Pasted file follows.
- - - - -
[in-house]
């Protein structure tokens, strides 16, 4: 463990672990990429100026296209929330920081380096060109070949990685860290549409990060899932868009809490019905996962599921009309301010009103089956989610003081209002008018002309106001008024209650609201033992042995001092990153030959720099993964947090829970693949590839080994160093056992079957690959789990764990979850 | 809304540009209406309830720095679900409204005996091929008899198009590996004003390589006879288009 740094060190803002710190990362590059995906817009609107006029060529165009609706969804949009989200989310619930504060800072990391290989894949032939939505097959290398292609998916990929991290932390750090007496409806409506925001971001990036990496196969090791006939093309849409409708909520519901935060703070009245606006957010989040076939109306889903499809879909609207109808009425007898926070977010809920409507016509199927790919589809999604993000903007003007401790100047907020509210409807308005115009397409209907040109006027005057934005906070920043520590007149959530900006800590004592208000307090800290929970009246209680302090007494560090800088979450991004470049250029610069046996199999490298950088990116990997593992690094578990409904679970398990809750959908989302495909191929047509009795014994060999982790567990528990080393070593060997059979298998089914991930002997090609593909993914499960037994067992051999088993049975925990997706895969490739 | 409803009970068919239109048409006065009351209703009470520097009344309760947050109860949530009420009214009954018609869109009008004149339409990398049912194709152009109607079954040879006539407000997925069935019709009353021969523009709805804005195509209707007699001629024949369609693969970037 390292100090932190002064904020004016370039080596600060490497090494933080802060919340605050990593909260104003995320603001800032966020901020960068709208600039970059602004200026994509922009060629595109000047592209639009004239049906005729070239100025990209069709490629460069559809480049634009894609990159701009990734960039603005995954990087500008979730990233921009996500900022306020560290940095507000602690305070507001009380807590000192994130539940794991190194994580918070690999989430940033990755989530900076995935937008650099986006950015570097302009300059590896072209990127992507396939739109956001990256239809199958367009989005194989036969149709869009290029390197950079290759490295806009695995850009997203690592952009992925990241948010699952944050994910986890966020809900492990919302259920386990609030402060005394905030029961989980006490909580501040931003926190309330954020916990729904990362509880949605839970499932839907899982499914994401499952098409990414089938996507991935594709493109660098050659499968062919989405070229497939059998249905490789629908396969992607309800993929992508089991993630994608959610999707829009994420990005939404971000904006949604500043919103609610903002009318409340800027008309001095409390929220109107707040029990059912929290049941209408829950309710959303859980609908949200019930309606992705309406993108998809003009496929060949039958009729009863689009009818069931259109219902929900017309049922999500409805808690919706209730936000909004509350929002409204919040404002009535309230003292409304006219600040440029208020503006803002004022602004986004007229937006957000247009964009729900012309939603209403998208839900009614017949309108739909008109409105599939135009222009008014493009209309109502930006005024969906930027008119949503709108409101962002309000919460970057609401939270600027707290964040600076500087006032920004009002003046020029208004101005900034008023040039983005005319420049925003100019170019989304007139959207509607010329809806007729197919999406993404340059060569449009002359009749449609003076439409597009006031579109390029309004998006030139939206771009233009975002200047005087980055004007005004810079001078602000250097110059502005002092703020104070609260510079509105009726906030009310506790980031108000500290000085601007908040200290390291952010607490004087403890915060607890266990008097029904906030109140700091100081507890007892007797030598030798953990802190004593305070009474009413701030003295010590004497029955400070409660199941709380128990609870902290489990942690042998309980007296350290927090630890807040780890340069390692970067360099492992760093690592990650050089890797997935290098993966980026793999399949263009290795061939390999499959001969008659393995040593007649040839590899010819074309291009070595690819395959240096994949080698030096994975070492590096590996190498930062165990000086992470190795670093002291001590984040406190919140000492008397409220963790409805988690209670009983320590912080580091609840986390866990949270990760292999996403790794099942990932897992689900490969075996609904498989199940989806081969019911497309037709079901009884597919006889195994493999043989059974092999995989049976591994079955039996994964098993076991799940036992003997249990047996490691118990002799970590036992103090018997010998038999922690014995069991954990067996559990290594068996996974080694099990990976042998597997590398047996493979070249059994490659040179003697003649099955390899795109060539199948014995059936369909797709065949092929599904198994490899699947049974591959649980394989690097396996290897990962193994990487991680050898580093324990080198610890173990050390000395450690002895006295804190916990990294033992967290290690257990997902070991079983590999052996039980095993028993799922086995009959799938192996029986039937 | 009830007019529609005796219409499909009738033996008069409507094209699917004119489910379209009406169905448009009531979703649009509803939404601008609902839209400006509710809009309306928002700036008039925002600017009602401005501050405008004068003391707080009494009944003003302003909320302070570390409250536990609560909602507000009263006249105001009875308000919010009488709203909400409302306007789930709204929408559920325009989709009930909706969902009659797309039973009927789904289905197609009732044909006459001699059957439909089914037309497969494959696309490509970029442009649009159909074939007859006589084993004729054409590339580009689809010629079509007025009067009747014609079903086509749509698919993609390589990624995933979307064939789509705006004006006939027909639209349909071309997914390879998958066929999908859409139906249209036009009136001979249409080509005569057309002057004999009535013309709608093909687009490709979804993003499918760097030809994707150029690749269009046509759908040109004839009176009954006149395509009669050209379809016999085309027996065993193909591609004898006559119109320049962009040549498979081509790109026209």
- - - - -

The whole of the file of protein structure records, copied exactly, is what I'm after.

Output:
[in-house]
């Protein structure tokens, strides 16, 4: 463990672990990429100026296209929330920081380096060109070949990685860290549409990060899932868009809490019905996962599921009309301010009103089956989610003081209002008018002309106001008024209650609201033992042995001092990153030959720099993964947090829970693949590839080994160093056992079957690959789990764990979850 | 809304540009209406309830720095679900409204005996091929008899198009590996004003390589006879288009 740094060190803002710190990362590059995906817009609107006029060529165009609706969804949009989200989310619930504060800072990391290989894949032939939505097959290398292609998916990929991290932390750090007496409806409506925001971001990036990496196969090791006939093309849409409708909520519901935060703070009245606006957010989040076939109306889903499809879909609207109808009425007898926070977010809920409507016509199927790919589809999604993000903007003007401790100047907020509210409807308005115009397409209907040109006027005057934005906070920043520590007149959530900006800590004592208000307090800290929970009246209680302090007494560090800088979450991004470049250029610069046996199999490298950088990116990997593992690094578990409904679970398990809750959908989302495909191929047509009795014994060999982790567990528990080393070593060997059979298998089914991930002997090609593909993914499960037994067992051999088993049975925990997706895969490739 | 409803009970068919239109048409006065009351209703009470520097009344309760947050109860949530009420009214009954018609869109009008004149339409990398049912194709152009109607079954040879006539407000997925069935019709009353021969523009709805804005195509209707007699001629024949369609693969970037 390292100090932190002064904020004016370039080596600060490497090494933080802060919340605050990593909260104003995320603001800032966020901020960068709208600039970059602004200026994509922009060629595109000047592209639009004239049906005729070239100025990209069709490629460069559809480049634009894609990159701009990734960039603005995954990087500008979730990233921009996500900022306020560290940095507000602690305070507001009380807590000192994130539940794991190194994580918070690999989430940033990755989530900076995935937008650099986006950015570097302009300059590896072209990127992507396939739109956001990256239809199958367009989005194989036969149709869009290029390197950079290759490295806009695995850009997203690592952009992925990241948010699952944050994910986890966020809900492990919302259920386990609030402060005394905030029961989980006490909580501040931003926190309330954020916990729904990362509880949605839970499932839907899982499914994401499952098409990414089938996507991935594709493109660098050659499968062919989405070229497939059998249905490789629908396969992607309800993929992508089991993630994608959610999707829009994420990005939404971000904006949604500043919103609610903002009318409340800027008309001095409390929220109107707040029990059912929290049941209408829950309710959303859980609908949200019930309606992705309406993108998809003009496929060949039958009729009863689009009818069931259109219902929900017309049922999500409805808690919706209730936000909004509350929002409204919040404002009535309230003292409304006219600040440029208020503006803002004022602004986004007229937006957000247009964009729900012309939603209403998208839900009614017949309108739909008109409105599939135009222009008014493009209309109502930006005024969906930027008119949503709108409101962002309000919460970057609401939270600027707290964040600076500087006032920004009002003046020029208004101005900034008023040039983005005319420049925003100019170019989304007139959207509607010329809806007729197919999406993404340059060569449009002359009749449609003076439409597009006031579109390029309004998006030139939206771009233009975002200047005087980055004007005004810079001078602000250097110059502005002092703020104070609260510079509105009726906030009310506790980031108000500290000085601007908040200290390291952010607490004087403890915060607890266990008097029904906030109140700091100081507890007892007797030598030798953990802190004593305070009474009413701030003295010590004497029955400070409660199941709380128990609870902290489990942690042998309980007296350290927090630890807040780890340069390692970067360099492992760093690592990650050089890797997935290098993966980026793999399949263009290795061939390999499959001969008659393995040593007649040839590899010819074309291009070595690819395959240096994949080698030096994975070492590096590996190498930062165990000086992470190795670093002291001590984040406190919140000492008397409220963790409805988690209670009983320590912080580091609840986390866990949270990760292999996403790794099942990932897992689900490969075996609904498989199940989806081969019911497309037709079901009884597919006889195994493999043989059974092999995989049976591994079955039996994964098993076991799940036992003997249990047996490691118990002799970590036992103090018997010998038999922690014995069991954990067996559990290594068996996974080694099990990976042998597997590398047996493979070249059994490659040179003697003649099955390899795109060539199948014995059936369909797709065949092929599904198994490899699947049974591959649980394989690097396996290897990962193994990487991680050898580093324990080198610890173990050390000395450690002895006295804190916990990294033992967290290690257990997902070991079983590999052996039980095993028993799922086995009959799938192996029986039937 | 009830007019529609005796219409499909009738033996008069409507094209699917004119489910379209009406169905448009009531979703649009509803939404601008609902839209400006509710809009309306928002700036008039925002600017009602401005501050405008004068003391707080009494009944003003302003909320302070570390409250536990609560909602507000009263006249105001009875308000919010009488709203909400409302306007789930709204929408559920325009989709009930909706969902009659797309039973009927789904289905197609009732044909006459001699059957439909089914037309497969494959696309490509970029442009649009159909074939007859006589084993004729054409590339580009689809010629079509007025009067009747014609079903086509749509698919993609390589990624995933979307064939789509705006004006006939027909639209349909071309997914390879998958066929999908859409139906249209036009009136001979249409080509005569057309002057004999009535013309709608093909687009490709979804993003499918760097030809994707150029690749269009046509759908040109004839009176009954006149395509009669050209379809016999085309027996065993193909591609004898006559119109320049962009040549498979081509790109026209």